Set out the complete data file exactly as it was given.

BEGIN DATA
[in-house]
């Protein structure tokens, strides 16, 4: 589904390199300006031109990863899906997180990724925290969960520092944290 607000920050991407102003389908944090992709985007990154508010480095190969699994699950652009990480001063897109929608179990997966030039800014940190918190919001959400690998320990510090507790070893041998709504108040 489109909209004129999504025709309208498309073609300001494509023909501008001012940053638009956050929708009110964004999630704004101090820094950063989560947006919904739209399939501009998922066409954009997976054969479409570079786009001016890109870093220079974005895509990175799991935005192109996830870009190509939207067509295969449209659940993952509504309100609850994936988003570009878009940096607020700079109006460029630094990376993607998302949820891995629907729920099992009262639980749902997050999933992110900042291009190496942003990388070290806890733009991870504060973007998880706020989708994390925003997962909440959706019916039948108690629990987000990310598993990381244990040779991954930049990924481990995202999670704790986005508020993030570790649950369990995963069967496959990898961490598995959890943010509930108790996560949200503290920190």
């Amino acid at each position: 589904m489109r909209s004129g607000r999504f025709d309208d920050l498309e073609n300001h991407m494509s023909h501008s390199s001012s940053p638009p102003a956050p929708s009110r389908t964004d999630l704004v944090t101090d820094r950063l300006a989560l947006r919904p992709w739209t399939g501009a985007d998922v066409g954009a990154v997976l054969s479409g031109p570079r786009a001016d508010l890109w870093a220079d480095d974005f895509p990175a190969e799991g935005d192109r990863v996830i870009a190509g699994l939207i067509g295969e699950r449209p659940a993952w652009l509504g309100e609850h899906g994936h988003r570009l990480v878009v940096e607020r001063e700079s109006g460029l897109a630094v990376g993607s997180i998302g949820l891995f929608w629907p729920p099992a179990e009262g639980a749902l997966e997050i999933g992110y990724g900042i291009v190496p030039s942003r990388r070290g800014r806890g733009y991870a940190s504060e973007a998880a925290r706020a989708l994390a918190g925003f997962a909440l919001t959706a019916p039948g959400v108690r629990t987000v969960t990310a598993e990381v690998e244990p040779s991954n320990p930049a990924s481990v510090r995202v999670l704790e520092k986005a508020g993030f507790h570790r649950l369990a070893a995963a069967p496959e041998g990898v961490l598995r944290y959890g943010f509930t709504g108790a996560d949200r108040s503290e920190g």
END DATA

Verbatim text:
[in-house]
């Protein structure tokens, strides 16, 4: 589904390199300006031109990863899906997180990724925290969960520092944290 607000920050991407102003389908944090992709985007990154508010480095190969699994699950652009990480001063897109929608179990997966030039800014940190918190919001959400690998320990510090507790070893041998709504108040 489109909209004129999504025709309208498309073609300001494509023909501008001012940053638009956050929708009110964004999630704004101090820094950063989560947006919904739209399939501009998922066409954009997976054969479409570079786009001016890109870093220079974005895509990175799991935005192109996830870009190509939207067509295969449209659940993952509504309100609850994936988003570009878009940096607020700079109006460029630094990376993607998302949820891995629907729920099992009262639980749902997050999933992110900042291009190496942003990388070290806890733009991870504060973007998880706020989708994390925003997962909440959706019916039948108690629990987000990310598993990381244990040779991954930049990924481990995202999670704790986005508020993030570790649950369990995963069967496959990898961490598995959890943010509930108790996560949200503290920190």
């Amino acid at each position: 589904m489109r909209s004129g607000r999504f025709d309208d920050l498309e073609n300001h991407m494509s023909h501008s390199s001012s940053p638009p102003a956050p929708s009110r389908t964004d999630l704004v944090t101090d820094r950063l300006a989560l947006r919904p992709w739209t399939g501009a985007d998922v066409g954009a990154v997976l054969s479409g031109p570079r786009a001016d508010l890109w870093a220079d480095d974005f895509p990175a190969e799991g935005d192109r990863v996830i870009a190509g699994l939207i067509g295969e699950r449209p659940a993952w652009l509504g309100e609850h899906g994936h988003r570009l990480v878009v940096e607020r001063e700079s109006g460029l897109a630094v990376g993607s997180i998302g949820l891995f929608w629907p729920p099992a179990e009262g639980a749902l997966e997050i999933g992110y990724g900042i291009v190496p030039s942003r990388r070290g800014r806890g733009y991870a940190s504060e973007a998880a925290r706020a989708l994390a918190g925003f997962a909440l919001t959706a019916p039948g959400v108690r629990t987000v969960t990310a598993e990381v690998e244990p040779s991954n320990p930049a990924s481990v510090r995202v999670l704790e520092k986005a508020g993030f507790h570790r649950l369990a070893a995963a069967p496959e041998g990898v961490l598995r944290y959890g943010f509930t709504g108790a996560d949200r108040s503290e920190g």